The state of marijuana in Minnesota, according to data

As marijuana legalization gradually gains public acceptance across the nation, some Minnesota lawmakers are reconsidering the drug's status. Gov. Tim Walz has expressed support for following the lead of states like Colorado, Washington, Oregon and California, where recreational cannabis is legal, regulated and taxed.

But Minnesota's current relationship with marijuana is complex.

Cannabis has been decriminalized for possession of small amounts since the 1970s in Minnesota, and available as a treatment for certain medical conditions since 2014. While statewide marijuana arrests have decreased in recent years, significant racial disparities in enforcement persist.

Here's a rundown of where Minnesota stands on marijuana.

Minnesota and a greening America

More than 30 states and the District of Columbia have legalized marijuana for some medical purposes or for recreational use or sales.

Illegal Medical Recreational Use Recreational Sales

Minnesota has one of the nation’s strictest medical marijuana programs, allowing legal state residents who have been diagnosed with one or more of about a dozen qualifying conditions — including cancer, HIV/AIDS, terminal illness, intractable pain and post-traumatic stress disorder — to ingest cannabis extracts as oils, tinctures, capsules, topical ointments or vapor. Smokable forms of marijuana and edible cannabis food products remain prohibited for medical use in the state. Approved medical cannabis products can only be legally purchased from one of twelve licensed dispensaries serving Minnesota's 87 counties.

For everyone else, possession or sale without remuneration (the exchange of money) of less than 42.5 grams of marijuana was decriminalized in Minnesota in 1976, meaning a first offense is a petty misdemeanor punishable by a maximum $200 fine and possible drug education. Additional infractions may face increased penalties. Possession of larger quantities of marijuana or the sale of any amount is a felony in Minnesota.

Substantial tax revenue

States with legalized recreational cannabis sales have collected significant tax revenue, which may include revenue from taxes, licenses and fees from their marijuana industries.

FY 2018 tax revenue, recreational cannabis sales (in millions)

However, while the federal government has tolerated legal marijuana sales at the state level, federal law continues to classify marijuana as a prohibited Schedule One drug, meaning it has no accepted medical value and high potential for abuse. As a result, many legal cannabis businesses in these states face various operational challenges, such as lacking access to banks that are wary of potential legal repercussions for doing business with them.

Changing attitudes

A Star Tribune Minnesota Poll conducted in February 2014 found just 30 percent of Minnesotans favored full legalization of recreational marijuana, with 63 percent opposed. Meanwhile, 51 percent supported legalization for medical uses. However, more recent surveys suggest the tide may be turning.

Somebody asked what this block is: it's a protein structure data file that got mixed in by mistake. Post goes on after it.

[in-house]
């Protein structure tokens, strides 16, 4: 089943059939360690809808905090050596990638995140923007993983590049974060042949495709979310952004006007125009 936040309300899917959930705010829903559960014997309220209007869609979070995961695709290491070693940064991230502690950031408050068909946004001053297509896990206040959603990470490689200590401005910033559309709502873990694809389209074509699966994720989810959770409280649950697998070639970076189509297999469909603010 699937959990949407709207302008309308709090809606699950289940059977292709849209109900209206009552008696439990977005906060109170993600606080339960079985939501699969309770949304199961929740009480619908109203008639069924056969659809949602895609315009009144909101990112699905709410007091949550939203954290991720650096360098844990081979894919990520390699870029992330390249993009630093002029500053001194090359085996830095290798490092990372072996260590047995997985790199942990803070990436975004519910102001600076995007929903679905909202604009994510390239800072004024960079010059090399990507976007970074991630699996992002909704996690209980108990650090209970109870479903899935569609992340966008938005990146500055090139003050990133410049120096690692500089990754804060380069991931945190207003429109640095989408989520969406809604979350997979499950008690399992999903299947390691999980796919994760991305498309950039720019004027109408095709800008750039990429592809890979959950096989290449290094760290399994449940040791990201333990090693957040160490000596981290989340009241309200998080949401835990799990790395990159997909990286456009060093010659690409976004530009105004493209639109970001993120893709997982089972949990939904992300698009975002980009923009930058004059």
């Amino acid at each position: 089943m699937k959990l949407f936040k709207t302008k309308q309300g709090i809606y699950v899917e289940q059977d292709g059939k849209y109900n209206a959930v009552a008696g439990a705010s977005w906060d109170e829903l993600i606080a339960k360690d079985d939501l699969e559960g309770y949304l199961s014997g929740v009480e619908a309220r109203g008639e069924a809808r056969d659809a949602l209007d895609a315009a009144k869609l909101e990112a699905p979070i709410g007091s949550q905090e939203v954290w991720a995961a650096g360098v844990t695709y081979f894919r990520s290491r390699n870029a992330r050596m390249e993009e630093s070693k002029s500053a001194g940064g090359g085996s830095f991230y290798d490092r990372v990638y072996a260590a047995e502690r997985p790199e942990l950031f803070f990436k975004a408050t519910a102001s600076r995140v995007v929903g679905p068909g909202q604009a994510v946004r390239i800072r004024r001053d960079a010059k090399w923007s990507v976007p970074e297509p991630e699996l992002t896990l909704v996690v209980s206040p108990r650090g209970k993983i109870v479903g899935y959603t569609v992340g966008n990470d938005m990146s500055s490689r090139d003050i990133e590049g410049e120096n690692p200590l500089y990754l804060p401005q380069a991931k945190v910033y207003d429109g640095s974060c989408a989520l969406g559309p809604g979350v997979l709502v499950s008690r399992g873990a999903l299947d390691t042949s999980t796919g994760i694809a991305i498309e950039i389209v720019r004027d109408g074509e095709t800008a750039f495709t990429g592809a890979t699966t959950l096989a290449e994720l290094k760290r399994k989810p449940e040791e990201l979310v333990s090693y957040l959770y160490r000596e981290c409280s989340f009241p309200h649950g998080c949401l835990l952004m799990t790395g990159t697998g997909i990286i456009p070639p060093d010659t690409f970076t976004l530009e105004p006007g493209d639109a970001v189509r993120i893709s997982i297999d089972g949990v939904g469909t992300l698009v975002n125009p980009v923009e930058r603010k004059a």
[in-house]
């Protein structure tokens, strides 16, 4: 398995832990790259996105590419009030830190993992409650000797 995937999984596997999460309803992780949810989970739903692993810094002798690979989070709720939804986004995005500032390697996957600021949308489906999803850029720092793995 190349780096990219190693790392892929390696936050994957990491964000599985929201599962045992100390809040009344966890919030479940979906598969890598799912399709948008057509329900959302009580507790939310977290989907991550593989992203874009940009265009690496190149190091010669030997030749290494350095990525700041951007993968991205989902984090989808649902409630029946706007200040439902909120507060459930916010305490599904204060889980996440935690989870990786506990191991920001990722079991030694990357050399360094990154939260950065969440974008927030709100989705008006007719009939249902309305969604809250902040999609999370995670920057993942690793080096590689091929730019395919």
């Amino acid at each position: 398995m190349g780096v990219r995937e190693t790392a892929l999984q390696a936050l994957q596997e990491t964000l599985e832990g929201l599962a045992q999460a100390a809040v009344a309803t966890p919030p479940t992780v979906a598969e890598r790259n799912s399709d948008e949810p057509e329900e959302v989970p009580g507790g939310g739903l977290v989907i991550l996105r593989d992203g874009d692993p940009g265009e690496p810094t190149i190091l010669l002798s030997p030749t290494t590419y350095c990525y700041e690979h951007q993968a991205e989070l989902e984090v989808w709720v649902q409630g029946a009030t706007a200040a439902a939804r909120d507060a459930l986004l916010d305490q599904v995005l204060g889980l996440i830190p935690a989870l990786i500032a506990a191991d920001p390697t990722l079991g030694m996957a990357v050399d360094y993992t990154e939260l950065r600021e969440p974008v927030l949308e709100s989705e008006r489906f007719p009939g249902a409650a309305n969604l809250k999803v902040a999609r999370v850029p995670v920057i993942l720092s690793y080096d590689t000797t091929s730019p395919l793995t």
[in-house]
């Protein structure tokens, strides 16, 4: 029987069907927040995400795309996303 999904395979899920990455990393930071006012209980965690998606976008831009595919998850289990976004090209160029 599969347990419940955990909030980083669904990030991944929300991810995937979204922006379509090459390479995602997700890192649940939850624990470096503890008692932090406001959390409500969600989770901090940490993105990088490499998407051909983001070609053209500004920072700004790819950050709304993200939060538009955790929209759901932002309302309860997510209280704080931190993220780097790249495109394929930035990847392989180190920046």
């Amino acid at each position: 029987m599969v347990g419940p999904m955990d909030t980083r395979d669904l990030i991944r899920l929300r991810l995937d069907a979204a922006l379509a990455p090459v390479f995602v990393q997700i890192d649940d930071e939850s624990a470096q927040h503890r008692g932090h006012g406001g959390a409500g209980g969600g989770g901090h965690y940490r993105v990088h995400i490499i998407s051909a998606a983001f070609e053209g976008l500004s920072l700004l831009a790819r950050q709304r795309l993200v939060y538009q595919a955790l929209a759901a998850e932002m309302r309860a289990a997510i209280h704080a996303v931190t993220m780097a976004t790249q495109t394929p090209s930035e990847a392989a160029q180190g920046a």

Support for legal recreational cannabis has grown consistently for several decades in the U.S., according to the Gallup Poll, reaching a new high of 66 percent in October 2018. That survey found majorities in support across all age groups, including 78 percent of Americans age 18 to 34. Legalization was popular across party lines as well, according to Gallup, with 72 percent of Democrats, 67 percent of independents and 51 percent of Republicans in favor. A Pew Research Center survey conducted in September 2018 found 62 percent of Americans in support of recreational pot, with 34 percent opposed.

While acceptance of legalized marijuana has been on the rise nationwide, Gallup found support in the Midwest (including Minnesota, Wisconsin, Iowa, Illinois, Ohio, Michigan, Indiana, Missouri, North Dakota, South Dakota, Nebraska, and Kansas) grew more inconsistently — though still increased from 40 percent in 2009 to 65 percent in 2018.

Support for marijuana legalization

Declining arrests, steady convictions

While the number of marijuana arrests in Minnesota remained more or less flat through much of the last decade, there has been a significant decrease in arrests since 2014.

Minnnesota marijuana arrests by year

Meanwhile, the number of annual petty misdemeanor and misdemeanor marijuana convictions and remained relatively flat over a six-year period — though felonies have gradually increased.

Minnesota marijuana convictions by year

Law enforcement in Minnesota seized nearly twice as much illicit cannabis in 2017 than in 2016. Agents also seized nearly 100 times more hashish or marijuana wax — which contain high levels of psychoactive THC — in 2017 compared with 2013. In recent years, Minnesota agents say they have noticed marijuana is increasingly smuggled from states where the drug is legal, Statewide Gang and Drug Coordinator Brian Marquart told the Star Tribune in 2018.

Deep racial disparities

Black people and American Indians represented disproportionate percentages of convicted marijuana offenders in 2016 across Minnesota, compared with their overall percentage of the population.

Race of 2016 marijuana offenders

A 2013 study by the American Civil Liberties Union found black people were about eight times more likely to be arrested for marijuana possession in Minnesota than whites (and nine times more likely in Minneapolis), even though usage rates are roughly the same.

In 2018, the city of Minneapolis announced the cessation of small-scale marijuana stings after a report showed that 46 out of 47 suspects arrested were black.